Keep in mind that throughout history there have been countless conspiracy theories. Some were true, some had elements of truth and others were totally false. Some include: Who shot JFK? Were there weapons of mass destruction in Iraq? Who really assassinated Martin Luther King, Jr.? Then there are the conspiracies regarding the Denver Airport, Area 51, Roswell, cloning, the Coronavirus, vaccinations, education reform, and countless more.

“Not every conspiracy is a theory.” ~James Badge Dale

“The truth is that the State is a conspiracy designed not only to exploit, but above all to corrupt its citizens…Henceforth, I shall never serve any government anywhere.” ~Leo Tolstoy

“Deep thinking is a conspiracy against ignorance, blindness, and obliviousness. ~Erik Pevernagie


Saturday, Sept. 11, at 11 a.m. the Versailles Library and COSI are hosting an “Everyday Science” program.

Saturday, from 11 a.m. to 9 p.m. the Fairgrounds has a Food Truck and Craft show called “Feast & Fest Food Truck”. Also Saturday, beginning at noon is “Music Fest” at the Versailles Heritage Park. The event is open to all with no admission. Bring your blanket or chair and enjoy 12 music groups on three stages. There will be food and beverages (alcoholic too) available.

Monday, Sept. 13, from 1 to 3:30 p.m. is a Memory Lane Dance held at the Greenville VFW. Music by Tom Everhart. Open to the public $5 admission at the door.

Wednesday, Sept. 15, from 5 to 7 p.m. the Ansonia Legion will be serving a Rueben Dinner.

Happy birthday wishes to Garry Mumaw, Mary Gilroy, Rebecca Shumaker, Linda Grisez, Julie Strait, Roger Bey, Elaine Marshall, Susie Hileman, Christine Ring, Scott Langston, Mike Fourman, Mike Smith, Margo Meyer, Bill Rindler, Bill Surber, Elaine Peck, Kelly Koenig, Mark Richard, Josh Overholser, Nick Rhoades, John Rahm, Mandy Schlitter, Sara Kelch, Carrie Sturwold, Marianne Unger, Mary Beth Koons, Ben Eilerman, Ken Lawrence, Susette Kruckeberg, Kelsey Berning, Ashley Monnin, Megan Dickmann, Ann DeMange, Joan Kunk, Mike Schuh, Nikki Roll, Whitney Gaines, as well as, anniversary wishes to Maggie and Brian Knapke (13), Jenny and Kyle Francis, Beth and Eric Schultz (16), Kim and Chris Hecht (19), Jenny and Jon Stammen (19), Corra and Don Beare, Megan and John Schmitmeyer, Janet and Jack Bielefeld (22), Susan and Brian Kramer (24), Kelley and Jamie McGlinch (28), Kris and Chris Tumbusch (29), Laura and Joe Gigandet (31) Keri and Charen Kingrey (31), Sheila and Pat Voisard, Marge and Kirk Harman (34), Karen and John Hilgefort (36), Doris and Bob Goubeaux (41), Deb and Dewey Ward (44), Norma and Tom Parin, Linda and Jerry Stammen (47), Linda and Pastor Dave Wilson (52), Carol and Jim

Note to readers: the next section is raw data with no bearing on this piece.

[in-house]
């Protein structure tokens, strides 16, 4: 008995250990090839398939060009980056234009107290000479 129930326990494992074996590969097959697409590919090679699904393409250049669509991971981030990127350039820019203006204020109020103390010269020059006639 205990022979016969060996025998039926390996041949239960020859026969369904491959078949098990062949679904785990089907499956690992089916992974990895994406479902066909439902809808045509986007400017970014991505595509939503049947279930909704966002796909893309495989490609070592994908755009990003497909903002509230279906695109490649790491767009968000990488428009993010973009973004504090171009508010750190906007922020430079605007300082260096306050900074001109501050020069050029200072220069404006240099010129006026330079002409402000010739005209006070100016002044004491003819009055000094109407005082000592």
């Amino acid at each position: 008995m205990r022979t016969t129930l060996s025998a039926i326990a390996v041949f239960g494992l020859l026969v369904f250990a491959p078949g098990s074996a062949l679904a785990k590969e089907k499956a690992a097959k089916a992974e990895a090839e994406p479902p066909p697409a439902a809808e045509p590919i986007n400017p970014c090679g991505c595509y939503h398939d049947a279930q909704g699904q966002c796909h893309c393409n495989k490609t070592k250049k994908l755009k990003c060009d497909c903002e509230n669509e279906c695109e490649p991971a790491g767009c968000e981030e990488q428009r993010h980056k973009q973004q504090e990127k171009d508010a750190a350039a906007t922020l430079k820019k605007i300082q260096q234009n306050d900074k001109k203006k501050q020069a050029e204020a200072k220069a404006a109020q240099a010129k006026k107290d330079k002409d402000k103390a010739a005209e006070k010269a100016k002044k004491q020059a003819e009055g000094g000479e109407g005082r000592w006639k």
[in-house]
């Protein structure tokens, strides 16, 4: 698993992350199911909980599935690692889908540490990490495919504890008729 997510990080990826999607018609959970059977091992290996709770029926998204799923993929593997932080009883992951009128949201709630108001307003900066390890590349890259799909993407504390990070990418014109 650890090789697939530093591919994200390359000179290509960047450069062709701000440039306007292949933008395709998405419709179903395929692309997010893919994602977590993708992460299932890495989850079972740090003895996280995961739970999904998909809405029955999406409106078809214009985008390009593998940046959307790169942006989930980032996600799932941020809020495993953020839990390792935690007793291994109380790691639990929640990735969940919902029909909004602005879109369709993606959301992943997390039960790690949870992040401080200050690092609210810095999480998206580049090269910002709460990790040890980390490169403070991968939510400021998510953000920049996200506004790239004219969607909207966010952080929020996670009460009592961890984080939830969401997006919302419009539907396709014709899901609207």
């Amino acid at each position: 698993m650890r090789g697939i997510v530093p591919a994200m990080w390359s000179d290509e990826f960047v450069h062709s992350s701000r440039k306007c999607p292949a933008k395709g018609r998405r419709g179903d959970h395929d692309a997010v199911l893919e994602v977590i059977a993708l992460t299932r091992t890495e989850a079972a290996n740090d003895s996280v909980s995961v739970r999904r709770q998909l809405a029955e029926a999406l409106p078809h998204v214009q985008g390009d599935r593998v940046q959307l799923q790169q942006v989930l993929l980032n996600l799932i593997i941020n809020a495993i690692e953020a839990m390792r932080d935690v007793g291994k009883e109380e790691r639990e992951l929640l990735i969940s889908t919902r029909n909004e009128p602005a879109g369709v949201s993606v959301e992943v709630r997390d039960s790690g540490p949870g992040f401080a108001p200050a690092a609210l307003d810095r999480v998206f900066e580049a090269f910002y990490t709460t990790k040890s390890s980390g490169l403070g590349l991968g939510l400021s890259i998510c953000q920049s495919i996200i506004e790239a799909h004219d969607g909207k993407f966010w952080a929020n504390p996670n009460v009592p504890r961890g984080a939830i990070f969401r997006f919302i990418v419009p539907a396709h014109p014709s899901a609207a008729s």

Dahlstrom (53), Joan and Virgil Heitkamp (54), Rosie and Dean Derr (54), Mary Lee and Ed Gehret (55), Joan and Joe Marshal (67), and all those couples celebrating anniversaries but not named.

Please extend your heartfelt sympathy to the family and friends of Craig Lefeld (36), Pauline Schemmel Drees (85), Juliana Frey (92), and all those who have passed and those who are in our hearts but not mentioned by name as the anniversary of their passing nears. Please give your supportive and healing prayers for the sick, terminally ill, caregivers, all those who have lost loved ones, the lonely, the addicted, and all who are struggling.

As an act of kindness learn from someone. Take the time to listen to someone’s story, to understand their perspective. Possibly learn a new way to approach an old task or how to save money by making repairs, canning, cooking, or sewing. When someone is willing to teach you, they are most likely open to your friendship as well. And friendship can be a beautiful a two-way street.

Kathy Monnin is a volunteer citizen columnist. She can be reached at [email protected] or at 423-0914. Feel free to contact her with Versailles news and tidbits. Viewpoints expressed in the article are the work of the author. The Daily Advocate does not endorse these viewpoints or the independent activities of the author.